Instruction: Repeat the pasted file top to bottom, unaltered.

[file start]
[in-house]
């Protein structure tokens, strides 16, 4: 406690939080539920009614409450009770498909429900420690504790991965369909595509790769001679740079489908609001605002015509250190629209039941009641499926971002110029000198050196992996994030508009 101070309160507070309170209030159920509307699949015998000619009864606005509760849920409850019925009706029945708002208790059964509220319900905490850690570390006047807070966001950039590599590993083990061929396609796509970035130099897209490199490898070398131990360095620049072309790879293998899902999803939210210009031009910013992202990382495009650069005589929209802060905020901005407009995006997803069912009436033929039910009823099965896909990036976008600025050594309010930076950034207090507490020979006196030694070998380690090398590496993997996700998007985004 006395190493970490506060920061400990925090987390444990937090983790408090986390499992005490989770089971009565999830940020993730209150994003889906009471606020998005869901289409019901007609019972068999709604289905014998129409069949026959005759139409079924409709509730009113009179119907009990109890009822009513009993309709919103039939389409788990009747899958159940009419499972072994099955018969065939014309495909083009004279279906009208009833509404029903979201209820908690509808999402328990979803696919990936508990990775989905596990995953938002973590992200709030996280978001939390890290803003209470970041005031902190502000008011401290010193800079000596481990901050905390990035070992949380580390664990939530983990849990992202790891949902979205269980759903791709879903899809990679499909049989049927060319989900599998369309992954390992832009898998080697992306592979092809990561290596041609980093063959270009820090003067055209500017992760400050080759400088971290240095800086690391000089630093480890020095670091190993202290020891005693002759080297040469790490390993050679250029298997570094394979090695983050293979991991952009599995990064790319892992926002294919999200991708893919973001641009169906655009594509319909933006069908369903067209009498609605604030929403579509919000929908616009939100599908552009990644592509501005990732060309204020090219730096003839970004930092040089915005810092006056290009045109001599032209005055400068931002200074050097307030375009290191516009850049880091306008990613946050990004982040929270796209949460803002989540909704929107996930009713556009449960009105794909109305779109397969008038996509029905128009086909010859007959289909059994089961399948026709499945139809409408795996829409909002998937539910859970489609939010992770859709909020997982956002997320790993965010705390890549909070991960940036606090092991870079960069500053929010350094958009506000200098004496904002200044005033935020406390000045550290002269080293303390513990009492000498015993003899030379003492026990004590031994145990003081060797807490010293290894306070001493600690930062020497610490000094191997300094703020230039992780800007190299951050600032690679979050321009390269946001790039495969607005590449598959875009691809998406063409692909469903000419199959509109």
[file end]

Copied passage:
[in-house]
């Protein structure tokens, strides 16, 4: 406690939080539920009614409450009770498909429900420690504790991965369909595509790769001679740079489908609001605002015509250190629209039941009641499926971002110029000198050196992996994030508009 101070309160507070309170209030159920509307699949015998000619009864606005509760849920409850019925009706029945708002208790059964509220319900905490850690570390006047807070966001950039590599590993083990061929396609796509970035130099897209490199490898070398131990360095620049072309790879293998899902999803939210210009031009910013992202990382495009650069005589929209802060905020901005407009995006997803069912009436033929039910009823099965896909990036976008600025050594309010930076950034207090507490020979006196030694070998380690090398590496993997996700998007985004 006395190493970490506060920061400990925090987390444990937090983790408090986390499992005490989770089971009565999830940020993730209150994003889906009471606020998005869901289409019901007609019972068999709604289905014998129409069949026959005759139409079924409709509730009113009179119907009990109890009822009513009993309709919103039939389409788990009747899958159940009419499972072994099955018969065939014309495909083009004279279906009208009833509404029903979201209820908690509808999402328990979803696919990936508990990775989905596990995953938002973590992200709030996280978001939390890290803003209470970041005031902190502000008011401290010193800079000596481990901050905390990035070992949380580390664990939530983990849990992202790891949902979205269980759903791709879903899809990679499909049989049927060319989900599998369309992954390992832009898998080697992306592979092809990561290596041609980093063959270009820090003067055209500017992760400050080759400088971290240095800086690391000089630093480890020095670091190993202290020891005693002759080297040469790490390993050679250029298997570094394979090695983050293979991991952009599995990064790319892992926002294919999200991708893919973001641009169906655009594509319909933006069908369903067209009498609605604030929403579509919000929908616009939100599908552009990644592509501005990732060309204020090219730096003839970004930092040089915005810092006056290009045109001599032209005055400068931002200074050097307030375009290191516009850049880091306008990613946050990004982040929270796209949460803002989540909704929107996930009713556009449960009105794909109305779109397969008038996509029905128009086909010859007959289909059994089961399948026709499945139809409408795996829409909002998937539910859970489609939010992770859709909020997982956002997320790993965010705390890549909070991960940036606090092991870079960069500053929010350094958009506000200098004496904002200044005033935020406390000045550290002269080293303390513990009492000498015993003899030379003492026990004590031994145990003081060797807490010293290894306070001493600690930062020497610490000094191997300094703020230039992780800007190299951050600032690679979050321009390269946001790039495969607005590449598959875009691809998406063409692909469903000419199959509109």